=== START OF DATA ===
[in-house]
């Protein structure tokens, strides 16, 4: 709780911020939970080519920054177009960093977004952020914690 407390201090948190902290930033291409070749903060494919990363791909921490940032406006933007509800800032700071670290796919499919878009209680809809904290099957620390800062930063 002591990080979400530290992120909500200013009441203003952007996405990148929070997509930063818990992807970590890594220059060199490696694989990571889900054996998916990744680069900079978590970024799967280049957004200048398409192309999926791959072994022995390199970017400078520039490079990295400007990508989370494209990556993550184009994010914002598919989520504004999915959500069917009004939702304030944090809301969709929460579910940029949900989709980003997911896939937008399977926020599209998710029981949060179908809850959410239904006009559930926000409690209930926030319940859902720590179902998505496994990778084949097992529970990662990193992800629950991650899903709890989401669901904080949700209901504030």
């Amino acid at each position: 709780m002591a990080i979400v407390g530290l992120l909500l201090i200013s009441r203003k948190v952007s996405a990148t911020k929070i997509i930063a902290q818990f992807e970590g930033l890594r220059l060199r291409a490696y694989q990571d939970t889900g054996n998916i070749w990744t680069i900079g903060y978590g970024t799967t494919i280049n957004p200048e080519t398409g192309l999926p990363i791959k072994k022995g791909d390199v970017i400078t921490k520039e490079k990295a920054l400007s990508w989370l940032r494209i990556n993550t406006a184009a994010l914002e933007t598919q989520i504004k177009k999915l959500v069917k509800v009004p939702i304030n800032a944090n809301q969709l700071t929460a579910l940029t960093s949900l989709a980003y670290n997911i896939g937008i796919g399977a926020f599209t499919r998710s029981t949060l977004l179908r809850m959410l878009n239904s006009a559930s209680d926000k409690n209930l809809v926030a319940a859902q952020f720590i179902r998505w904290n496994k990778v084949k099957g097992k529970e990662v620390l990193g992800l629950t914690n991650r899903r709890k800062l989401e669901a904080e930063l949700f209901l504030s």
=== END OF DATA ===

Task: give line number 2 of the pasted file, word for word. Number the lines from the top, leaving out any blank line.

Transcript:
């Protein structure tokens, strides 16, 4: 709780911020939970080519920054177009960093977004952020914690 407390201090948190902290930033291409070749903060494919990363791909921490940032406006933007509800800032700071670290796919499919878009209680809809904290099957620390800062930063 002591990080979400530290992120909500200013009441203003952007996405990148929070997509930063818990992807970590890594220059060199490696694989990571889900054996998916990744680069900079978590970024799967280049957004200048398409192309999926791959072994022995390199970017400078520039490079990295400007990508989370494209990556993550184009994010914002598919989520504004999915959500069917009004939702304030944090809301969709929460579910940029949900989709980003997911896939937008399977926020599209998710029981949060179908809850959410239904006009559930926000409690209930926030319940859902720590179902998505496994990778084949097992529970990662990193992800629950991650899903709890989401669901904080949700209901504030």